EU Pharma legislation
Last Published: 3/5/2018
Competencies in the pharmaceutical sector are shared between the Commission and Member States. Due to national budget responsibilities, pricing and reimbursement remain entirely with the Member States and can vary considerably. European Union-wide pharmaceutical legislation focuses on some aspects of marketing (including packaging), safety, transparency, and authorization procedures.

Marketing Authorization procedure EU-wide authorization for use can be obtained either under
- the “centralized procedure”, handled by the European Medicines Agency (EMEA). This procedure provides one authorization for use that is valid throughout the EU. It is currently required to gain authorization for use for 1) all biotech pharmaceuticals, 2) pharmaceuticals with a newly created active substance used to treat AIDS, cancer, neurodegenerative disorders, and diabetes, and 3) designated “orphan” medical products.

- at the national level, under the “decentralized procedure”. In this case, the principle of “mutual recognition” between European Union Member States applies. The same procedures can be used for products typically considered to be prescription-based or over- the-counter because a product’s EU classification is designated only when authorization is granted.

As stated in article 8 of Directive 2001/83/EC, only organizations established in an EU country may apply for authorization. Therefore, American companies without an office in the European Union must contract with an entity established in the EU to act as their representative. All applicants for marketing authorization must prove that clinical studies were conducted ethically and respected the dignity of individuals, regardless of whether or not the studies were conducted in the EU.

The specific guidelines for clinical studies are set out in the annex to Directive 2003/63/EC. Commission regulations provide strict time limits for the acceptance or rejection of a marketing authorization application. Under both the centralized and decentralized procedures, the EMEA or Member State authorities must make a decision within 210 days. Once a marketing authorization has been granted, companies must obtain a manufacturing authorization if they want to manufacture within the EU or to import to the EU. The time limit for the decision on this application is 90 days. All pharmaceuticals must have labels and package leaflets written in the official language(s) of the country where the product is sold.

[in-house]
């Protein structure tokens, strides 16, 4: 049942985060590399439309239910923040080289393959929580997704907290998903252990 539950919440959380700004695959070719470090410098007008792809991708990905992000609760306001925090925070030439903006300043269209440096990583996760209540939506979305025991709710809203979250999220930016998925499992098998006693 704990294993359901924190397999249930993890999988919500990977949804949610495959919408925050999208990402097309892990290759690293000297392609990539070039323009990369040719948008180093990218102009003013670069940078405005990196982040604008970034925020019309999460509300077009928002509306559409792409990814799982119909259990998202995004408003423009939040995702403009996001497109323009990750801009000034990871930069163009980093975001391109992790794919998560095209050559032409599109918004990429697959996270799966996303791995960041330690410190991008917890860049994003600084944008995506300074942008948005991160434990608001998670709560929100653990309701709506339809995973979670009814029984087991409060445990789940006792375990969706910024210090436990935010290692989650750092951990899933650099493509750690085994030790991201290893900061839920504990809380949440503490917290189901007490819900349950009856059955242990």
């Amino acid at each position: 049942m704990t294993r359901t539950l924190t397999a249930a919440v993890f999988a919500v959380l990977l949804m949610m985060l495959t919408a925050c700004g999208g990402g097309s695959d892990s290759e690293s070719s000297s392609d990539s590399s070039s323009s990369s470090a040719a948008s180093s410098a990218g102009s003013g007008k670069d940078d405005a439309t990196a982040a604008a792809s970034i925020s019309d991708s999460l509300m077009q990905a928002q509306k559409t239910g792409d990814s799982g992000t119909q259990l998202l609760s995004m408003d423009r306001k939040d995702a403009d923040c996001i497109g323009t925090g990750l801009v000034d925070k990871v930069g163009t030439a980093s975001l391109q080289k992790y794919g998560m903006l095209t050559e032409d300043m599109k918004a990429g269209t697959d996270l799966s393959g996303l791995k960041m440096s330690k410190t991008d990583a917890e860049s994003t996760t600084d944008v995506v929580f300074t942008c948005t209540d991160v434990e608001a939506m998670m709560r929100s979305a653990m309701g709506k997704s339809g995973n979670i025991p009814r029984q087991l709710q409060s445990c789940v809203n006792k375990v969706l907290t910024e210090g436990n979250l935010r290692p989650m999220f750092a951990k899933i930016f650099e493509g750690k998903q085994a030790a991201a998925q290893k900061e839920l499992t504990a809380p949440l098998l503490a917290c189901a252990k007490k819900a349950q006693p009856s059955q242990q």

The current European policy on data protection provides for a period of “8+2+1” years: generics manufacturers can apply for a marketing authorization of a given drug eight years after the original product was granted marketing authorization, but the generic product in question could be placed on the market only two years later. In the event that new therapeutic benefits are discovered within the first eight years and the rights holder obtains a new authorization for a new therapy, the data protection can be extended by one year. Also, the Paediatric Regulation allows for a six-month patent extension for pediatric medicines that complete certain requirements during their marketing authorization procedure, such as the submission of the results of studies. Advertising of and providing information about prescription pharmaceuticals is severely limited.

In the EU, pharmaceutical prices are not subject to free market forces, and manufacturers are unable to act on the basis of supply and demand. Currently, many EU countries ban the sale of a pharmaceutical until the government fixes a price, and since pharmaceuticals are often either purchased or reimbursed by governments, pricing remains a major issue. The resulting price differences among Member States have allowed for parallel trade, in which medicinal products are placed into circulation in one market and then imported into a second market at a markup, without the permission of the local owner of the intellectual property rights.
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The information provided in this report is intended to be of assistance to U.S. exporters. While we make every effort to ensure its accuracy, neither the United States government nor any of its employees make any representation as to the accuracy or completeness of information in this or any other United States government document. Readers are advised to independently verify any information prior to reliance thereon. The information provided in this report does not constitute legal advice. International copyright, U.S. Department of Commerce, 2018.

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